Grosseteste's contribution was to emphasize the importance of falsification in the search for true causes and to develop the method of verification and falsification into a systematic method of experimental procedure.
Grosseteste was the first medieval writer to break with the ancient tradition of discounting refraction in the rainbow. In another way, however, Grosseteste is firmly bound to his predecessors' rainbows an experimentalist in principle, in practice he strays very little from the Aristotelian tradition of selective observation constrained by geometry. Furthermore, Grosseteste's rainbow theory often appeals to authority, leading historian Bruce Eastwood to remark: "When sources fail, he invents, and the invention is never contradictory to literary sources." (In fairness, Grosseteste made several observations about the rainbow that gainsaid ancient authority.)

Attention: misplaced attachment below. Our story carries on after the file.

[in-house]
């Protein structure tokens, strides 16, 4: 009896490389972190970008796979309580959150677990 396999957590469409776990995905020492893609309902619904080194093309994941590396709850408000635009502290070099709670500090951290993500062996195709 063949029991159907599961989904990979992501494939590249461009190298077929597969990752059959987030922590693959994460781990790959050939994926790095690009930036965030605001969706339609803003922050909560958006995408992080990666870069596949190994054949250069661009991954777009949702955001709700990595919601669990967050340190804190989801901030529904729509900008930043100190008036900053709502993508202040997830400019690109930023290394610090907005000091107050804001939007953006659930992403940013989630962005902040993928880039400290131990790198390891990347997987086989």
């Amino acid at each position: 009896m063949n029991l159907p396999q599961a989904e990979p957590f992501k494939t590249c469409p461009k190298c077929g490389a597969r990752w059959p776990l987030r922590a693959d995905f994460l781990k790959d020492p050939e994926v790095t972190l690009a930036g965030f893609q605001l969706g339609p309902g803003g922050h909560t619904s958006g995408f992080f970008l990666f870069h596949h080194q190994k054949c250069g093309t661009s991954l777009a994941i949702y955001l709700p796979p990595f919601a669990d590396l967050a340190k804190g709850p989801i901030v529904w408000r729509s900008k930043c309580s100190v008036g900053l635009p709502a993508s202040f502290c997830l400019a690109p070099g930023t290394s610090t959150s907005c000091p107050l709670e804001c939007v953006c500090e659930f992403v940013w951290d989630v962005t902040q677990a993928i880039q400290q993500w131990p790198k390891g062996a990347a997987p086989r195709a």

Grosseteste was deeply concerned with the detailed investigation of natural phenomena. It was the inspiration of this attitude of mind, together with Grosseteste's emphasis on the importance of mathematics, that was perhaps his chief legacy to thinkers in fourteenth-century Oxford who were developing the beginnings of a mathematical physics.
Lux was probably Grosseteste's ingenious substitute for the immaterial pneuma of the Neoplatonists and the 'animal spirits' of medical writers.
Grosseteste's experimental method was quite different from a method of controlled experiment. Grosseteste made no use of such a method in his writings, deriving his conclusions on the basis of a mix of considerations, appealing to authority and everyday observation (the Latin “experimentum”). He made use of thought experiments and certain metaphysical assumptions, such as the assumption of a principle of “least action.”